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The Roman and Medieval Warm Periods in Spain
Martinez-Cortizas, A., Pontevedra-Pombal, X., Garcia-Rodeja, E., Novoa-Muņoz, J.C. and Shotyk, W.  1999.  Mercury in a Spanish peat bog: Archive of climate change and atmospheric metal deposition.  Science 284: 939-942.

What was done
Working with a core of 2.5 meters length, which they sampled at intervals of 2 cm in the upper 1 meter and at intervals of 5 cm below that depth, the authors derived a record of mercury deposition in the peat bog of Penido Vello in northwest Spain (43°32'N, 7°34'W) that extends to 4000 radiocarbon years before the present, which they analyzed for a number of parameters.  This work revealed, in their words, "that cold climates promoted an enhanced accumulation and the preservation of mercury with low thermal stability, and warm climates were characterized by a lower accumulation and the predominance of mercury with moderate to high thermal stability."  Based on these findings and further analyses, they derived a temperature history for the region that they standardized to the mean temperature of the most recent 30 years of their record.

What was learned
The five scientists determined that the mean temperature of the Medieval Warm Period in northwest Spain was 1.5°C warmer than it was over the 30 years leading up to the time of their study, and that the mean temperature of the Roman Warm Period was 2°C warmer.  Even more impressive was their finding that several decadal-scale intervals during the Roman Warm Period were more than 2.5°C warmer than the 1968-98 period, while an interval in excess of 80 years during the Medieval Warm Period was more than 3°C warmer.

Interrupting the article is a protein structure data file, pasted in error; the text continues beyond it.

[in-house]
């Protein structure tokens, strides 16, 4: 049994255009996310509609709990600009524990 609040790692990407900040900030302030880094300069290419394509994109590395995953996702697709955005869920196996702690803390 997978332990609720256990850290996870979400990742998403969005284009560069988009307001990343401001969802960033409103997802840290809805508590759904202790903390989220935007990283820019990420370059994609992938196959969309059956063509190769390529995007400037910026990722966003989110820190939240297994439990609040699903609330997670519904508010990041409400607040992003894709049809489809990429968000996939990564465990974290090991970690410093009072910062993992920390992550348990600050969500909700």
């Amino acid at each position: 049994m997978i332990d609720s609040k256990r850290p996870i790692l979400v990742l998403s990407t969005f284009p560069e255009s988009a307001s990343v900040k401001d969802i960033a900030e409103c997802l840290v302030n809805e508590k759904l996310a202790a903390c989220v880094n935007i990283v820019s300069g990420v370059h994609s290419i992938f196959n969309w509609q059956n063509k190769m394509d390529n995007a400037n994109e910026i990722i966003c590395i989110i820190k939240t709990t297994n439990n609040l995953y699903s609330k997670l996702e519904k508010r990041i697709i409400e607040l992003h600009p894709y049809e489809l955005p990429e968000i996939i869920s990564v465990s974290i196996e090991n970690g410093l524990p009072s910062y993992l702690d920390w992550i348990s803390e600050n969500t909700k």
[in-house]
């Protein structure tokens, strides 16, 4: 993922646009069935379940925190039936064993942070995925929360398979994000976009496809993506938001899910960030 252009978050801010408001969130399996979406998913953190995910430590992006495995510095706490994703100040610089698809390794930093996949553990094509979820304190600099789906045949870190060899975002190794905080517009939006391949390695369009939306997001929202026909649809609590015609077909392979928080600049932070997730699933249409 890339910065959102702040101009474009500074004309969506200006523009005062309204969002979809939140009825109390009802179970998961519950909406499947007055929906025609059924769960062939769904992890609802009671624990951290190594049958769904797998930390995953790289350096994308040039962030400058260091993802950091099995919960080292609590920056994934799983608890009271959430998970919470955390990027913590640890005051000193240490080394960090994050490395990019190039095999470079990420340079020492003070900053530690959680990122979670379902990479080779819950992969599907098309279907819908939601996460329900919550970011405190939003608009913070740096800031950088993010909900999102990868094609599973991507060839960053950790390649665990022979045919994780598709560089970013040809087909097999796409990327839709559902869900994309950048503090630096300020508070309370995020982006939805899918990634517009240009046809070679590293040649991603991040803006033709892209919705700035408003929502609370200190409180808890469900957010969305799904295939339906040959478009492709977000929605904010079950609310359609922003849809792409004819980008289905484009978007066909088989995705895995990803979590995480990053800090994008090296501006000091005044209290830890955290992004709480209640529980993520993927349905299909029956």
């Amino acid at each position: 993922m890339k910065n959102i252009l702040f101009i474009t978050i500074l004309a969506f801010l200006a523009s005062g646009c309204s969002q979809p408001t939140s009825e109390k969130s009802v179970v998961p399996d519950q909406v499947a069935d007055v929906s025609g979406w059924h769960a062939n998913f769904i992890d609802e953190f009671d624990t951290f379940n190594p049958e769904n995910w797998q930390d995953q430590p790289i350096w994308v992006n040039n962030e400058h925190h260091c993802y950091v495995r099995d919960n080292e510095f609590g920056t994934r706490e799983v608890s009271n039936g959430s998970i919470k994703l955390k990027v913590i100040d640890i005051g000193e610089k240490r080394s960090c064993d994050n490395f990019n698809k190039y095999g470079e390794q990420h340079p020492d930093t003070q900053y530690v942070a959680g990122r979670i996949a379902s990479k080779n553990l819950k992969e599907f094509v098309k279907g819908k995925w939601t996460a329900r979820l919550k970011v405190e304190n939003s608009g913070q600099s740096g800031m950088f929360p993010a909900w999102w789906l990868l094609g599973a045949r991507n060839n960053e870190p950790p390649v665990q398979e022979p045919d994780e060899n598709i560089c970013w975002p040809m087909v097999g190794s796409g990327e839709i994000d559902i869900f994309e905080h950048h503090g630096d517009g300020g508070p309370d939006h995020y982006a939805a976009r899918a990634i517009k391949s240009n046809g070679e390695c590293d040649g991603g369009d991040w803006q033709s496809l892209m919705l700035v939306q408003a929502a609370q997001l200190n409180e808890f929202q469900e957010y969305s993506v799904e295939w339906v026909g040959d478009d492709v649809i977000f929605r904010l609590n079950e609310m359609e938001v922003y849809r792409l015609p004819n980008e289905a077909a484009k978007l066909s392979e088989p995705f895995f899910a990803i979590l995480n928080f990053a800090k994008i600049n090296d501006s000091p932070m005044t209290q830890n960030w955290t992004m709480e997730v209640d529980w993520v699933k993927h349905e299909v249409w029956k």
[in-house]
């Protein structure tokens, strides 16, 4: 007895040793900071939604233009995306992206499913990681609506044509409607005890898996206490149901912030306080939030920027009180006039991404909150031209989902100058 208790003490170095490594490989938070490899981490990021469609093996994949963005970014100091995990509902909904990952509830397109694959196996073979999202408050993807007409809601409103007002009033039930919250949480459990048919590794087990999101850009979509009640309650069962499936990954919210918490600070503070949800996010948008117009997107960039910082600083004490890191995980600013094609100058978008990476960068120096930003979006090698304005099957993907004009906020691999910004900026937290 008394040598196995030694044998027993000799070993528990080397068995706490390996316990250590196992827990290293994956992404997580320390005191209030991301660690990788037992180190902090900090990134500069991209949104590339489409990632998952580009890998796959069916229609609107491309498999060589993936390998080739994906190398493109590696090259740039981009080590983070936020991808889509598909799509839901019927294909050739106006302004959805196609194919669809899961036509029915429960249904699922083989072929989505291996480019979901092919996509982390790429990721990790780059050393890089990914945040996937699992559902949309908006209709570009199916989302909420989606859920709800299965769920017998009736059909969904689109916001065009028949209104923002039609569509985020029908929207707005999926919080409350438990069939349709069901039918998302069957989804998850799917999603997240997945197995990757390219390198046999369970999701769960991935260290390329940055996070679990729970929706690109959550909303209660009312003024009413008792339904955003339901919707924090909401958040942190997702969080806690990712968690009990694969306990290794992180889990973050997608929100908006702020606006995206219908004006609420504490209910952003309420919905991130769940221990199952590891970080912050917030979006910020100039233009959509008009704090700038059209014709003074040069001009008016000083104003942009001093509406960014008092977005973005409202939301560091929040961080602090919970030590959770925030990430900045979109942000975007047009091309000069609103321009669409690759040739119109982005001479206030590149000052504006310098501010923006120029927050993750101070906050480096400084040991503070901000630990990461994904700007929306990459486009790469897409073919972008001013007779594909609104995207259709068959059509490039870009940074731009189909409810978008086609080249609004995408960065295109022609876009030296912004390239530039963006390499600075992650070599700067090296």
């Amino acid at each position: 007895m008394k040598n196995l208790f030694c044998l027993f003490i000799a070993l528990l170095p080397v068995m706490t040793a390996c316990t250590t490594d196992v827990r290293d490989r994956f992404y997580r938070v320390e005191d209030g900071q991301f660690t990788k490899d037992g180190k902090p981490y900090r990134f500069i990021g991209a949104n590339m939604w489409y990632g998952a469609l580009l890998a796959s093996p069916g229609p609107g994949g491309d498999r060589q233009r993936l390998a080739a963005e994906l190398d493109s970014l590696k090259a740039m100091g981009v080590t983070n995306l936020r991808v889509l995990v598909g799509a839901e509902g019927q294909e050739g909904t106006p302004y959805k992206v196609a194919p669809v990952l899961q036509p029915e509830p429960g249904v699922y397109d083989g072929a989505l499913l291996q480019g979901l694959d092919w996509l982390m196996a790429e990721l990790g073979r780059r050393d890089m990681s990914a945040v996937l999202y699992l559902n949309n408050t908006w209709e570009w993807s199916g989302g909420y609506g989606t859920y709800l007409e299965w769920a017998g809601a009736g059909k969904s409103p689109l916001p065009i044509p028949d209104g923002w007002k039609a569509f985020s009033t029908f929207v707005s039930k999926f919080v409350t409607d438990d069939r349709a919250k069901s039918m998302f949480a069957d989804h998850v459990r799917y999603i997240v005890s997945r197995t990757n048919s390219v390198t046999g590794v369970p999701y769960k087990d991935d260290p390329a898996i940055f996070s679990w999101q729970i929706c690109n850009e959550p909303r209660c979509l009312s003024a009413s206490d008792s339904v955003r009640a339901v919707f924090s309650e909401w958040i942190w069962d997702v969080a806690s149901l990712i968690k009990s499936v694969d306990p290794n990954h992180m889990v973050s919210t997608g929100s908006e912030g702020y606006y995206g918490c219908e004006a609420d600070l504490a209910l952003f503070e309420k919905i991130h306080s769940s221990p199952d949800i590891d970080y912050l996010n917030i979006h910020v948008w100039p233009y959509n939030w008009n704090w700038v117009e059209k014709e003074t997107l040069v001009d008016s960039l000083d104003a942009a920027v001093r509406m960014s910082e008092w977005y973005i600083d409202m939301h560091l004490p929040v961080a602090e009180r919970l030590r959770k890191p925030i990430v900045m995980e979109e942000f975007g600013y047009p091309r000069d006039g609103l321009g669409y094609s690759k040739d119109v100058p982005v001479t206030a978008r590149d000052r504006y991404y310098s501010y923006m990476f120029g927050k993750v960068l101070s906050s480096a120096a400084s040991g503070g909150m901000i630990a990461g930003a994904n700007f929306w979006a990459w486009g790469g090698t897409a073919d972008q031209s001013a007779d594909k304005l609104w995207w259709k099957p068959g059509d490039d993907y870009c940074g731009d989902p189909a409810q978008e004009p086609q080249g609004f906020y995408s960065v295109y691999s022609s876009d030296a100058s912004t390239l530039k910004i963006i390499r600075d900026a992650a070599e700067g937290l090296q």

What it means
Martinez-Cortizas et al. conclude, and rightly so, that "for the past 4000 years ... the Roman Warm Period and the Medieval Warm Period were the most important warming periods."  And, of course, we hardly need to note that these conclusions totally repudiate (for this small part of the world, at least) the drastically different claims of Mann et al. (1998, 1999) and Mann and Jones (2003), as well as the "consensus" judgment of the Intergovernmental Panel on Climate Change, while many other studies repudiate the IPCC's position in many other parts of the world (see Medieval Warm Period and Roman Warm Period in our Subject Index).

Reviewed 2 November 2005